The Douglas Sea Scale is a scale which measures the swell of the sea and the height of the waves:

  • Degree 0—no measurable wave height calm sea
  • Degree 1—waves >10 cm. rippled sea
  • Degree 2—waves 10–50 cm. smooth sea
  • Degree 3—waves 0.5–1.25 m. slight sea
  • Degree 4—waves 1.25–2.5 m. moderate sea
  • Degree 5—waves 2.5–4 m. rough sea
  • Degree 6—waves 4–6 m. very rough sea
  • Degree 7—waves 6–9 m. high sea
  • Degree 8—waves 9–14 m. very high sea
  • Degree 9—waves >14 m. phenomenal sea

Weather - Waves

Waves are primarily caused by the wind and its action on the surface of the water. Their height depends on how long the wind has been blowing and also on the strength of the wind. Waves formed by the wind blowing locally are termed "sea". Waves formed by the wind blowing at a distance from the place of observation are termed "swell".
Some waves result from earthquakes or underwater seaquakes and on approaching shallow water they become abnormally high and begin to break with great violence causing enormous devastation and loss of life. They are termed "tsunami" and we will all remember the tragic waves caused my a seaquake near Sumatra on Dec 26th, 2004, which claimed the lives of nearly 300,000 people in South-East Asia.

The following terms are frequently used in connection with waves:

- the length of a wave, that is the horizontal distance from crest to frest or trough to trough. If the distances between the crests of waves are far apart, the sea is termed "a long sea". When the crests are close together the sea is termed "a short sea", like for example in the Baltic Sea.
- the height of wave, that is the vertical distance from trough to crest.
- the period of a wave, that is the time between the passages of two successive wave crests or troughs past a fixed point.
- the velocity of a wave, that is the rate at which the crest travels.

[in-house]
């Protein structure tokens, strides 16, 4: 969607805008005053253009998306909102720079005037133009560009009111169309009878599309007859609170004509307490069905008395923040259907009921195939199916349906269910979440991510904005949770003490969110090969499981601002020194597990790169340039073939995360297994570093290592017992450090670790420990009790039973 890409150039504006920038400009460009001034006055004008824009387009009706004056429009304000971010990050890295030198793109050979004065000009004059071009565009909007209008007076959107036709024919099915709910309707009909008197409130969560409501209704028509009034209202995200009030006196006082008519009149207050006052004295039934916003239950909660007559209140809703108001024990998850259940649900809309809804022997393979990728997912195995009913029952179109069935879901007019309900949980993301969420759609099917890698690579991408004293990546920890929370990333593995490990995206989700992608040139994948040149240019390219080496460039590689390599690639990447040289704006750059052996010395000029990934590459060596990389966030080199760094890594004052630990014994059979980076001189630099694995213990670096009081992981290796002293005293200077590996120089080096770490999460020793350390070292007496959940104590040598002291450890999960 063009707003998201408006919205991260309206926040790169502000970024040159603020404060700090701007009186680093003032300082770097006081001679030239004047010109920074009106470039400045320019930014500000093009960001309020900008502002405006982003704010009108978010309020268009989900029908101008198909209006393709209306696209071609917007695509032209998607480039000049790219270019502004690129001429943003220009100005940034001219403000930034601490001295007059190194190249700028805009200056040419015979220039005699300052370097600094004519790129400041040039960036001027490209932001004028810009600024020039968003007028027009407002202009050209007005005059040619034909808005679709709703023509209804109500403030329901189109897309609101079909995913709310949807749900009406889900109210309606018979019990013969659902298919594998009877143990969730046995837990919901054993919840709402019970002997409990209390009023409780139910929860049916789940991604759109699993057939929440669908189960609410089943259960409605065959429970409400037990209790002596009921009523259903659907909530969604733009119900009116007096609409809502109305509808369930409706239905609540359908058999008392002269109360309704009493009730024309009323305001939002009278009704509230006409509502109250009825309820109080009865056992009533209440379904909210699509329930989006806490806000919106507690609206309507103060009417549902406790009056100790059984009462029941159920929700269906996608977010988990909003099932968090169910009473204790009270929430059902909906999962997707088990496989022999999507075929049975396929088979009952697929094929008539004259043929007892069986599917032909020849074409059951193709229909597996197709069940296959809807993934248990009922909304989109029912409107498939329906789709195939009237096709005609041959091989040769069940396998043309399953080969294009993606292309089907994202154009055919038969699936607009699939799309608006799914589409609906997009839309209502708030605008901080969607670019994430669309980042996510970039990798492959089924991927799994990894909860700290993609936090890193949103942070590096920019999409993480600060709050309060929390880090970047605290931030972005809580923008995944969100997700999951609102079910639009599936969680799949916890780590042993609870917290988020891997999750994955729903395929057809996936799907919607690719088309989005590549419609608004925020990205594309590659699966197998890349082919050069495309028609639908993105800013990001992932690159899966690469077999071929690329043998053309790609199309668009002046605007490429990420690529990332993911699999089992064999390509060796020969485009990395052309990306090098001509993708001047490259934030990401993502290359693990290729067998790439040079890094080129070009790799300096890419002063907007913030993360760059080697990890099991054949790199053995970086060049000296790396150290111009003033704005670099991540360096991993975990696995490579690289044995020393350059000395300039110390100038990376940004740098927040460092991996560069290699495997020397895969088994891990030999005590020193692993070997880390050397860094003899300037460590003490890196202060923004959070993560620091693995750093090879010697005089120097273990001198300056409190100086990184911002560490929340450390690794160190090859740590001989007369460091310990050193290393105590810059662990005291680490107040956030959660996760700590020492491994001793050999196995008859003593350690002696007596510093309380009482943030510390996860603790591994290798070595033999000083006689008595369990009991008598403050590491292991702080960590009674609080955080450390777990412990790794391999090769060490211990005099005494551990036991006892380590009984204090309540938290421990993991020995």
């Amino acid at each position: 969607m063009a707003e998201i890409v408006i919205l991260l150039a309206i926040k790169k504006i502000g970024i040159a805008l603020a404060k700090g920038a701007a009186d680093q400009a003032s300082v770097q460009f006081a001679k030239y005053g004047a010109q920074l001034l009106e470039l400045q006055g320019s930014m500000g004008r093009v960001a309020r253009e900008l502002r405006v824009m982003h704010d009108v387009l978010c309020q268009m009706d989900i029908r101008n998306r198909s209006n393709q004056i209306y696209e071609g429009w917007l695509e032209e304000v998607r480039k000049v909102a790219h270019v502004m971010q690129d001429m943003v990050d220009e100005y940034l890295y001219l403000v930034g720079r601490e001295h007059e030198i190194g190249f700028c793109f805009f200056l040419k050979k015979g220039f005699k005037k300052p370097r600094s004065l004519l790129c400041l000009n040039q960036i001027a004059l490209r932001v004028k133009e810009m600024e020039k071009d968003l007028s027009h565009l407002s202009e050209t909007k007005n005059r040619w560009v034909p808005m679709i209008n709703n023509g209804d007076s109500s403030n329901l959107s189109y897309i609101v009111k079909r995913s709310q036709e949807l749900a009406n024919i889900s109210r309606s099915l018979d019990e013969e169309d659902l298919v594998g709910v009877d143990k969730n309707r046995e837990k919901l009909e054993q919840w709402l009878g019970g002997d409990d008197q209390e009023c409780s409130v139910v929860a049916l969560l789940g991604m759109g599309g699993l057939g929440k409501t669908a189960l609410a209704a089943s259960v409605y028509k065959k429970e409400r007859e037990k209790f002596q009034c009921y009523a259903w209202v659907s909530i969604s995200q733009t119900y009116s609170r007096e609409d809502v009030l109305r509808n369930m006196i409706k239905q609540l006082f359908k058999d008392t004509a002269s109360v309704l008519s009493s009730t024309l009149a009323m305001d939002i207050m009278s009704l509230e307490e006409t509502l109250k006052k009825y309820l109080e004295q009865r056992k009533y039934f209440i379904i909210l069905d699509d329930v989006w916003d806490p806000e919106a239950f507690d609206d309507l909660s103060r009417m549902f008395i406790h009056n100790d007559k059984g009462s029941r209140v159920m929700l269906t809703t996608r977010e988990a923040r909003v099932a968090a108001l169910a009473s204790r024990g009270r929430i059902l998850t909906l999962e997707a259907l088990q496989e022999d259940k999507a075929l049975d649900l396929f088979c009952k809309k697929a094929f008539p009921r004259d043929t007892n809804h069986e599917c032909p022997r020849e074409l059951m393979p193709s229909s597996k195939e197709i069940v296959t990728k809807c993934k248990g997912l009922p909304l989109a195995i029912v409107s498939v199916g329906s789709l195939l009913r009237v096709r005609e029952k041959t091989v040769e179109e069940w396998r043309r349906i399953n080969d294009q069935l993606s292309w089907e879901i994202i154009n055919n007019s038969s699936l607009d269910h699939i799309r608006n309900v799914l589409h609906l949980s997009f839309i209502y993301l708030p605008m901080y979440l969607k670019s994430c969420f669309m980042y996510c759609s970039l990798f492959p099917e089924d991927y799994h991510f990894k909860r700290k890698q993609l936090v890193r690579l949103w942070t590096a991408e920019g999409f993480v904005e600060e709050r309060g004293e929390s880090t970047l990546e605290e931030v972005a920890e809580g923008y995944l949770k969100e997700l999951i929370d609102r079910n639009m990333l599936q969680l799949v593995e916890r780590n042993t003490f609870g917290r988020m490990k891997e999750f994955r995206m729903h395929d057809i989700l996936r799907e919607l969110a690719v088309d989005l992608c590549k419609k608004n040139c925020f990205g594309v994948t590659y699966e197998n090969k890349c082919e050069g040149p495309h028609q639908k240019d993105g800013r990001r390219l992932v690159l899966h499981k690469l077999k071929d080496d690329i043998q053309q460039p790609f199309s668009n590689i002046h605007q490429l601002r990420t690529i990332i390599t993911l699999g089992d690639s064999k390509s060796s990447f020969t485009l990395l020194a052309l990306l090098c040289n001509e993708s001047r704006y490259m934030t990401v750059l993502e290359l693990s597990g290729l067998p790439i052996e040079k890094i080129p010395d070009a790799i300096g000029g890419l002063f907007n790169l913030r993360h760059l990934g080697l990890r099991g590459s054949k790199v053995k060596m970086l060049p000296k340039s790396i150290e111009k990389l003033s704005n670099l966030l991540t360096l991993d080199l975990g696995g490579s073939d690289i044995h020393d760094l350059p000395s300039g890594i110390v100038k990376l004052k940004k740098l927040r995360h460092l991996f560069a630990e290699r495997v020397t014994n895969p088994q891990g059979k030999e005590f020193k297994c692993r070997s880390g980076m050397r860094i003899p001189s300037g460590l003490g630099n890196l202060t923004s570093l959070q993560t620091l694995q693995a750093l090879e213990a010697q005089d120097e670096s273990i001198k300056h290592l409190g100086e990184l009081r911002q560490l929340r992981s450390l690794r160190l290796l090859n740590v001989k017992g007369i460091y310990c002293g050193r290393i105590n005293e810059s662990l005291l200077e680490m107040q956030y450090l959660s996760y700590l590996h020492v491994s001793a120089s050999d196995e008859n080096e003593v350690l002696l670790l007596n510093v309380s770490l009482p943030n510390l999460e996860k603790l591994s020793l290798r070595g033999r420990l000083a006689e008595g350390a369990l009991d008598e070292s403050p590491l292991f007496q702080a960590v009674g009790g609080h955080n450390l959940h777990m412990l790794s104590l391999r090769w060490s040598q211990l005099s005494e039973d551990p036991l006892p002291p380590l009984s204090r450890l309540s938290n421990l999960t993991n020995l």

Weather - The Beaufort Scale

Wind SpeedWave
Effects observed on the seaEffects observed on land
0under 1under 1-CalmSea is like a mirror
11 - 31 - 30.25Light airRipples with appearance of scales; no foam crests
24 - 64 - 70.5 - 1Light breezeSmall wavelets; crests of glassy appearance, not breaking
37 - 108 - 122 - 3Gentle breezeLarge wavelets; crests begin to break; scattered whitecaps
411-1613-183½ - 5Moderate breezeSmall waves, becoming longer; numerous whitecaps
517-2119-246 - 8Fresh breezeModerate waves, taking longer form; many whitecaps; some spray
622-2725-319½-13Strong breezeLarger waves forming; whitecaps everywhere; more spray
728-3332-3813½-19Near galeSea heaps up; white foam from breaking waves begins to be blown in streaks
834-4039-4618-25GaleModerately high waves of greater length; edges of crests begin to break into spindrift; foam is blown in well-marked streaks
941-4747-5423-32Strong galeHigh waves; sea begins to roll; dense streaks of foam; spray may begin to reduce visibility
1048-5555-6329-41StormVery high waves with overhanging crests; sea takes white appearance as foam is blown in very dense streaks; rolling is heavy and visibility is reduced
1156-6364-7237-52Violent stormExceptionally high waves; sea covered with white foam patches; visibility further reduced
1264 and over73 and over45 and overHurricaneAir filled with foam; sea completely white with driving spray; visibility greatly reduced